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Species Guide

Forest Owlet

Athene blewitti

The Forest Owlet, Athene blewitti, is a small and stocky bird, measuring a mere 23 cm in length. It is a member of the typical owl family, Strigidae, and is characterized by its relatively large skull and beak. The bird's upperparts are a dark grey-brown, while the upper breast is almost solid brown. The wings and tail are heavily banded, with white trailing edges that are particularly noticeable in flight.

Identification Tips

Distinguishing features of the Forest Owlet include a whitish underside with fewer and fainter spots on the crown and back compared to the Spotted Owlet. The primaries are darker and distinct, and a dark carpal patch can be seen on the underwing during flight. The facial disc is pale, and the eyes are a striking yellow.


The Forest Owlet is found in dense to open deciduous forests, with a preference for areas that have clearings within the forests. These habitats often contain trees such as Tectona grandis, Lagerstroemia parvifolia, Boswellia serrata, and Lannea grandis.


Endemic to central India, the Forest Owlet's presence has been confirmed in Odisha, Chhattisgarh, Madhya Pradesh, Maharashtra, and Gujarat. Notable locations include the Melghat Tiger Reserve in Maharashtra and the Purna Wildlife Sanctuary in Gujarat.


This diurnal predator hunts from perches, waiting patiently before chasing after prey with a rapid flick of its tail. Its diet is varied, consisting mainly of lizards, skinks, rodents, birds, invertebrates, and frogs. During the breeding season, the male provides food to the female at the nest, and the female in turn feeds the young. Nestlings fledge after about a month.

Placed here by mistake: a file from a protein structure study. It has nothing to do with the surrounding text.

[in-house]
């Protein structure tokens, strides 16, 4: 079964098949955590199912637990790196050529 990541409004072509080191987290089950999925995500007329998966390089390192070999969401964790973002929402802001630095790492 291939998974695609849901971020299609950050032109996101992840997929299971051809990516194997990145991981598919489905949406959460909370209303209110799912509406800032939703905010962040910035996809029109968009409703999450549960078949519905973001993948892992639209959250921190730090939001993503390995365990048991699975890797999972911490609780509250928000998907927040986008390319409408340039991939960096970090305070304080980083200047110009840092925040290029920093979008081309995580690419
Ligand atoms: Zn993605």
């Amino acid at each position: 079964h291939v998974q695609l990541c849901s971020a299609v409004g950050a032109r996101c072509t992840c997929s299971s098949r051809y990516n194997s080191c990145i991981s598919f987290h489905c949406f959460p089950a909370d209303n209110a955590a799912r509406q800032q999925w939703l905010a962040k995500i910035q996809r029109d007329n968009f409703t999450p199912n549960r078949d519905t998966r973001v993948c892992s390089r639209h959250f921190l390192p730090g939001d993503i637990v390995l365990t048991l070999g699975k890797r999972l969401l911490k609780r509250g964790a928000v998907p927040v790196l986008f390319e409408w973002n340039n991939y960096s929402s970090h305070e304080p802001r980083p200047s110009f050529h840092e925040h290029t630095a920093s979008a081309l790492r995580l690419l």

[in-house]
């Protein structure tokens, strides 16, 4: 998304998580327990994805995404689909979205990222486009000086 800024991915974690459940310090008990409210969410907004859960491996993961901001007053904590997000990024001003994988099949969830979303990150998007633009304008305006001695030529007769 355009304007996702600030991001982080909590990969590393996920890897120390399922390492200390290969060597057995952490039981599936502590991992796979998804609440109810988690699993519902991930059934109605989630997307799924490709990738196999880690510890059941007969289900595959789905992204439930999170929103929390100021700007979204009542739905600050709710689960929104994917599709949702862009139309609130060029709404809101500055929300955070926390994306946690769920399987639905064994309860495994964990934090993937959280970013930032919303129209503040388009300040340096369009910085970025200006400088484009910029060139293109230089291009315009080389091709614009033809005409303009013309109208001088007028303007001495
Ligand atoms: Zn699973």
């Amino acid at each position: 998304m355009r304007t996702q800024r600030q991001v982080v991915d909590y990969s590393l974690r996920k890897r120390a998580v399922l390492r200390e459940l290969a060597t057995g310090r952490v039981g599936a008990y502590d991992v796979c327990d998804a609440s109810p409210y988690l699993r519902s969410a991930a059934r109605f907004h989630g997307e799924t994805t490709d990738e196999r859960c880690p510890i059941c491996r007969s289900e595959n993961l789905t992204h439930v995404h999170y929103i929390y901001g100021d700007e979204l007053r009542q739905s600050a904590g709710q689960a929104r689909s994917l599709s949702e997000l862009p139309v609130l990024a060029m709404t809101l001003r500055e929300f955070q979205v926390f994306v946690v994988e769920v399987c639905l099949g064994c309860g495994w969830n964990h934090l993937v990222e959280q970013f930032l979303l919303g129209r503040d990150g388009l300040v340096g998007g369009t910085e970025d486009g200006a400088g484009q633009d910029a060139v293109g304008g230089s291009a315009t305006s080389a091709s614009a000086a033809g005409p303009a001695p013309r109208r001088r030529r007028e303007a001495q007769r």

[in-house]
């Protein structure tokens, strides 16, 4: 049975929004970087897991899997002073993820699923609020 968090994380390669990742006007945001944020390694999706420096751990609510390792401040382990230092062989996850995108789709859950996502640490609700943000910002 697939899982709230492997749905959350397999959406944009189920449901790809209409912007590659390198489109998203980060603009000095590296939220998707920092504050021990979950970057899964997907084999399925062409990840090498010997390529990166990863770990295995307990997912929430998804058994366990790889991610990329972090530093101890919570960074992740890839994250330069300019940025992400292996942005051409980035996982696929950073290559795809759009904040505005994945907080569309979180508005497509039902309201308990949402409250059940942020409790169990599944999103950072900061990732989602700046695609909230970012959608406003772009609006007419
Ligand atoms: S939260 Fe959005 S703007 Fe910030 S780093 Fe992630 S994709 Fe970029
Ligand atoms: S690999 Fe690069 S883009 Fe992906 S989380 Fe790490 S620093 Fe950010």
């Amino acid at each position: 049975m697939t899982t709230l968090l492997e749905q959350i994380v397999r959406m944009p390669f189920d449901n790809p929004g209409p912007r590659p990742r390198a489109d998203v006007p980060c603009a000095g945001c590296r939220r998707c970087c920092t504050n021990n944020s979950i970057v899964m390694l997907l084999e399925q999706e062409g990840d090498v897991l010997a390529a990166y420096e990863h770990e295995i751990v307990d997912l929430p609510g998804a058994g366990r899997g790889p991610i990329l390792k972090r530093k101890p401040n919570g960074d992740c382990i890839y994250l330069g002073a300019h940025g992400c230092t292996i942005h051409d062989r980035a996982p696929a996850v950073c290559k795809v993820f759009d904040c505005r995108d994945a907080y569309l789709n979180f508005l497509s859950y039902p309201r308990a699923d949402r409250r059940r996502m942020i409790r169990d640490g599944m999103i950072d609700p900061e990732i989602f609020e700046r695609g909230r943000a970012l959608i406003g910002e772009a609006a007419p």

Song & Calls

The Forest Owlet produces a range of calls, from a hissing sound to short and mellow song calls that are disyllabic, "oh-owow," but can sound monosyllabic. Territorial calls are transcribed as "kwaak … kk, kwaa..kk," and a contact call of "kee yah, kee…yah" is heard when males bring food to females at the nest. Alarm calls are a rapid "chirrur… chirrur, chirr…chirr."


Peak courtship occurs in January and February, with the owlets being very responsive to call playback. They exhibit strong diurnal tendencies, with most activity occurring before 10 in the morning. On colder days, they may be seen basking atop tall trees.

Conservation status

The Forest Owlet is classified as Endangered on the IUCN Red List, with an estimated population of fewer than 1,000 mature individuals. The primary threat to its survival is deforestation, which leads to habitat loss and degradation. It is also listed in CITES Appendix I, highlighting the international concern for its conservation.

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Forest Owlets on Birda


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